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Clay Buchholz effective in second comeback start

Clay Buchholz walked four but worked out of trouble.

Jim Davis/Globe Staff

Clay Buchholz walked four but worked out of trouble.

When he walked into the dugout after retiring the side in the fifth inning of the Red Sox’s 9-2 win over the Yankees Sunday night at Fenway Park, Clay Buchholz glanced around and waited for John Farrell to look at him.

He knows the look.

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It’s the one the manager gives a pitcher when his night is done, and since Buchholz was making just his second start since spending three months on the disabled list with a neck strain he had good reason to believe the look was coming.

Even though he allowed just one run on two hits, he was at 82 pitches, eight more than he threw against Tampa Bay last Tuesday.

Coming in, Farrell emphasized he didn’t have a pitch limit for Buchholz. In fact, he was hoping he would see Buchholz pitch into the sixth. But at that point, Buchholz seemed to be reaching an unspoken line.

The look, however, never came.

“I came in after the fifth inning and no one came up to me, so I knew I was going back out,” Buchholz said.

When he did, all he needed was nine more pitches to sit down the heart of the Yankees order, using his changeup to get Robinson Cano to sky out to left, his curveball to whiff Alfonso Soriano, and a 90-mile-per-hour-fastball to get Lyle Overbay to bounce to first.

If he could have kept going, he would have.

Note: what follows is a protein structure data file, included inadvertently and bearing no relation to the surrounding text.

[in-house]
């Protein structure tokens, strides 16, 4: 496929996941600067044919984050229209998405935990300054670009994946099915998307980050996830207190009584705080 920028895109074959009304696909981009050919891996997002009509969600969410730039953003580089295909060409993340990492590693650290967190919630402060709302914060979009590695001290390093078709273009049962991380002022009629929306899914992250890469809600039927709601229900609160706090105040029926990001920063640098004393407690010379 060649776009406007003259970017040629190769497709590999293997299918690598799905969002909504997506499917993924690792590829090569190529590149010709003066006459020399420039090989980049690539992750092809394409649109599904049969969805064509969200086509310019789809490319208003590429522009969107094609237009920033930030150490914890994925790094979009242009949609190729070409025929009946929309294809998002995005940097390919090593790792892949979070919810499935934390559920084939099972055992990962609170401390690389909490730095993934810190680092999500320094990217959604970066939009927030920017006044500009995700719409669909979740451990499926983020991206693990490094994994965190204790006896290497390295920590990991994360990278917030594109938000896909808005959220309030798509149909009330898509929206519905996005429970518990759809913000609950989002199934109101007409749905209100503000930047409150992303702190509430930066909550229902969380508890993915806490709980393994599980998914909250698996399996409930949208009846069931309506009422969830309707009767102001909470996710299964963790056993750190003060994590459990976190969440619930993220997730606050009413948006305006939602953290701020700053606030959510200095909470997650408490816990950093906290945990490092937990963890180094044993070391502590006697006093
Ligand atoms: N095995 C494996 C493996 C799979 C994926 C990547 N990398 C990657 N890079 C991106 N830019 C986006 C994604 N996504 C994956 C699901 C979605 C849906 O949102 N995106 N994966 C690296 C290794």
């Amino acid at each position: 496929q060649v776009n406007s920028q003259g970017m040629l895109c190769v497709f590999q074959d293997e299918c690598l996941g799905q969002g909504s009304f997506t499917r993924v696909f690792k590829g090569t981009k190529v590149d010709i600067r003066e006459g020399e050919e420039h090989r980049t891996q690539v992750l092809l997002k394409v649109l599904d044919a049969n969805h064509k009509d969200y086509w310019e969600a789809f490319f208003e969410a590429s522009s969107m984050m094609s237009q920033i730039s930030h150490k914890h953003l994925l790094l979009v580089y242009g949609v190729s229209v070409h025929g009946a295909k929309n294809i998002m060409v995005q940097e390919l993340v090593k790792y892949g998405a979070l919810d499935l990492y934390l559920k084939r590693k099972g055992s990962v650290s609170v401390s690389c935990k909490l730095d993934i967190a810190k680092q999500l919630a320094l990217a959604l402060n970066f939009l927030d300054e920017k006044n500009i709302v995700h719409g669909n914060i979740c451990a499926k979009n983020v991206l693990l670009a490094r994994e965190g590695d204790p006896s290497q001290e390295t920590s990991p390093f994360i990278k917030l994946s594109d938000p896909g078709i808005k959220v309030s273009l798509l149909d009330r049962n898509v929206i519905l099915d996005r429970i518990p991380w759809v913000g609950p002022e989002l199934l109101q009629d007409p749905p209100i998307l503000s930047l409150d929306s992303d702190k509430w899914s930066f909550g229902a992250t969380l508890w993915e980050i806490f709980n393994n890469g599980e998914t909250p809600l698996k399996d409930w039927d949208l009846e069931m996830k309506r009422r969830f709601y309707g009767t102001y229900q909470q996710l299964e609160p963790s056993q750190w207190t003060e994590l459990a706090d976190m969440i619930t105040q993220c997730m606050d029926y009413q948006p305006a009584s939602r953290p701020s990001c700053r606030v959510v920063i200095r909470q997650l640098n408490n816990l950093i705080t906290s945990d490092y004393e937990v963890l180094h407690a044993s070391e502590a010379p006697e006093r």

“I was actually supposed to go out for the first hitter of the seventh until all the [Yankee] pitching changes came out,” he said.

While his second start back didn’t feel as sharp as the first — he had trouble pulling the strings on his fastball and walked four — Buchholz said he felt himself getting better as the night went on, finishing with three strikeouts and improving his record to 11-0.

“I felt like, as the game went on, I got stronger as far as my command,” he said.

The first inning was a 22-pitch struggle to find that command. He issued a leadoff walk to Curtis Granderson and paid for it when his pickoff attempt at first was wild and allowed Granderson to scoot to third. He eventually scored on an Alex Rodriguez groundout.

But he had a goal in mind.

“Obviously after throwing 22-23 pitches in the first, especially to a team like that that can take a lot of pitches and foul off a lot of balls, I definitely wanted to get through the fifth,” he said.

In all, he put the lead runner on in four innings (he plunked Chris Stewart in the third). But his defense kept him out of serious trouble by turning three double plays. In the meantime, Buchholz was able to tinker.

“The feel of it was me coming out of my delivery a little bit, especially out of the windup,” he said “Just sort of falling towards home plate and not staying back. I think that was the big key early, especially the fastball pitches. That’s something that I key off of is to stay back and was rushing a little bit and jumping out. That’s what [pitching coach Juan Nieves] told me when I came in after the third inning. You’re rushing, just stay back a little bit longer.”

He largely leaned on his cutter but did a good job of mixing in his entire arsenal.

“Because he’s got four good pitches he can go to in any count,” Farrell said. “He’s got the ability to manipulate the ball and move it off the bat head in those fastball counts, whether it’s a cutter or a sinker and I think he never feels like he’s at a disadvantage because he can do just that, execute pitches when he’s behind in the count or with men on base.”

More than anything, Buchholz said the goal is to build toward the postseason. These two starts were the first steps in a gradual process.

“Just to run back out there two starts in a row, that’s what I want to do, that’s where I want to be,” he said. “Couldn’t be any better than helping a bunch of guys that want the same goal and that’s just to go out and win games and get to October.”

Julian Benbow can be reached at jbenbow@globe.com.
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